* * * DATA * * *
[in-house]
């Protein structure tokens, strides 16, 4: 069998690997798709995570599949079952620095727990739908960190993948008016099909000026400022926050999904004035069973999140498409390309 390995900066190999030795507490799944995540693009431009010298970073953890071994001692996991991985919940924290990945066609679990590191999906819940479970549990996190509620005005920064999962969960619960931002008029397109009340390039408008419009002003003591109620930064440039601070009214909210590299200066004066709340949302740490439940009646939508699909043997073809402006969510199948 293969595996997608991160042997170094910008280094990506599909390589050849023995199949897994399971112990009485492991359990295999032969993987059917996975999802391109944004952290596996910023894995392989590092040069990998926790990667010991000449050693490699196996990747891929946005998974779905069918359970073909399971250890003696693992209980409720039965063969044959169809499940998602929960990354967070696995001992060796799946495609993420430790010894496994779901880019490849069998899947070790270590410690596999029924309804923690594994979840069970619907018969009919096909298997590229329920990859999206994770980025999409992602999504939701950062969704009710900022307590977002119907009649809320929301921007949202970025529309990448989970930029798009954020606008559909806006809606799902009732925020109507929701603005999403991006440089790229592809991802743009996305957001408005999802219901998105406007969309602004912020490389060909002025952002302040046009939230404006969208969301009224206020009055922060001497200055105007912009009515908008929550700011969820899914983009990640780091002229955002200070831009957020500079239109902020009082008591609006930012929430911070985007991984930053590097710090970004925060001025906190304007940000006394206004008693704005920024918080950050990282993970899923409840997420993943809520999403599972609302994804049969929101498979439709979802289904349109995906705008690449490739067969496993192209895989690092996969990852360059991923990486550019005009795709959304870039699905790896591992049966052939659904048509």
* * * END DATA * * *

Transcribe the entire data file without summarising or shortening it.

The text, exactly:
[in-house]
């Protein structure tokens, strides 16, 4: 069998690997798709995570599949079952620095727990739908960190993948008016099909000026400022926050999904004035069973999140498409390309 390995900066190999030795507490799944995540693009431009010298970073953890071994001692996991991985919940924290990945066609679990590191999906819940479970549990996190509620005005920064999962969960619960931002008029397109009340390039408008419009002003003591109620930064440039601070009214909210590299200066004066709340949302740490439940009646939508699909043997073809402006969510199948 293969595996997608991160042997170094910008280094990506599909390589050849023995199949897994399971112990009485492991359990295999032969993987059917996975999802391109944004952290596996910023894995392989590092040069990998926790990667010991000449050693490699196996990747891929946005998974779905069918359970073909399971250890003696693992209980409720039965063969044959169809499940998602929960990354967070696995001992060796799946495609993420430790010894496994779901880019490849069998899947070790270590410690596999029924309804923690594994979840069970619907018969009919096909298997590229329920990859999206994770980025999409992602999504939701950062969704009710900022307590977002119907009649809320929301921007949202970025529309990448989970930029798009954020606008559909806006809606799902009732925020109507929701603005999403991006440089790229592809991802743009996305957001408005999802219901998105406007969309602004912020490389060909002025952002302040046009939230404006969208969301009224206020009055922060001497200055105007912009009515908008929550700011969820899914983009990640780091002229955002200070831009957020500079239109902020009082008591609006930012929430911070985007991984930053590097710090970004925060001025906190304007940000006394206004008693704005920024918080950050990282993970899923409840997420993943809520999403599972609302994804049969929101498979439709979802289904349109995906705008690449490739067969496993192209895989690092996969990852360059991923990486550019005009795709959304870039699905790896591992049966052939659904048509």